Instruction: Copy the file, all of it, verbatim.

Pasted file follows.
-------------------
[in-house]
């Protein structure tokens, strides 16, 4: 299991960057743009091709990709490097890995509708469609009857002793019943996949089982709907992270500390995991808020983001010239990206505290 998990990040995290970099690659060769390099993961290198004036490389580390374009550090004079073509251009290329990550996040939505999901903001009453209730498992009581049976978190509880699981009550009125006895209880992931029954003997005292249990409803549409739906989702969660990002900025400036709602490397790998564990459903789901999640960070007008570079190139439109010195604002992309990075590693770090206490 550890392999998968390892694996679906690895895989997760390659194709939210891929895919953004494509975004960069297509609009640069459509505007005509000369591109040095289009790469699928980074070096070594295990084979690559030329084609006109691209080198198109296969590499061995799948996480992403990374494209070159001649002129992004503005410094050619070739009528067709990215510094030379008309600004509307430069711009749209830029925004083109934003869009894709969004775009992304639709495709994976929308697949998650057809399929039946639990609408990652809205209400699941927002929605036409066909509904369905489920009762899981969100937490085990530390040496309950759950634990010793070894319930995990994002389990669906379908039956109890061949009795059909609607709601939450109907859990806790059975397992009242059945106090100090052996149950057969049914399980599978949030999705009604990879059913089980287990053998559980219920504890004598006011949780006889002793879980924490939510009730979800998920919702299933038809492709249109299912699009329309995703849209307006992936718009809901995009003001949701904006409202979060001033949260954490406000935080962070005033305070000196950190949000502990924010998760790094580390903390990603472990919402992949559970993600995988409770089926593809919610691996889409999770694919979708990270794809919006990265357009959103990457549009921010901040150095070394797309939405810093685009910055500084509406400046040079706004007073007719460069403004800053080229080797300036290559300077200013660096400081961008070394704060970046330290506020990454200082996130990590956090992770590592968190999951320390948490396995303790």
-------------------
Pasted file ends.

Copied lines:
[in-house]
């Protein structure tokens, strides 16, 4: 299991960057743009091709990709490097890995509708469609009857002793019943996949089982709907992270500390995991808020983001010239990206505290 998990990040995290970099690659060769390099993961290198004036490389580390374009550090004079073509251009290329990550996040939505999901903001009453209730498992009581049976978190509880699981009550009125006895209880992931029954003997005292249990409803549409739906989702969660990002900025400036709602490397790998564990459903789901999640960070007008570079190139439109010195604002992309990075590693770090206490 550890392999998968390892694996679906690895895989997760390659194709939210891929895919953004494509975004960069297509609009640069459509505007005509000369591109040095289009790469699928980074070096070594295990084979690559030329084609006109691209080198198109296969590499061995799948996480992403990374494209070159001649002129992004503005410094050619070739009528067709990215510094030379008309600004509307430069711009749209830029925004083109934003869009894709969004775009992304639709495709994976929308697949998650057809399929039946639990609408990652809205209400699941927002929605036409066909509904369905489920009762899981969100937490085990530390040496309950759950634990010793070894319930995990994002389990669906379908039956109890061949009795059909609607709601939450109907859990806790059975397992009242059945106090100090052996149950057969049914399980599978949030999705009604990879059913089980287990053998559980219920504890004598006011949780006889002793879980924490939510009730979800998920919702299933038809492709249109299912699009329309995703849209307006992936718009809901995009003001949701904006409202979060001033949260954490406000935080962070005033305070000196950190949000502990924010998760790094580390903390990603472990919402992949559970993600995988409770089926593809919610691996889409999770694919979708990270794809919006990265357009959103990457549009921010901040150095070394797309939405810093685009910055500084509406400046040079706004007073007719460069403004800053080229080797300036290559300077200013660096400081961008070394704060970046330290506020990454200082996130990590956090992770590592968190999951320390948490396995303790």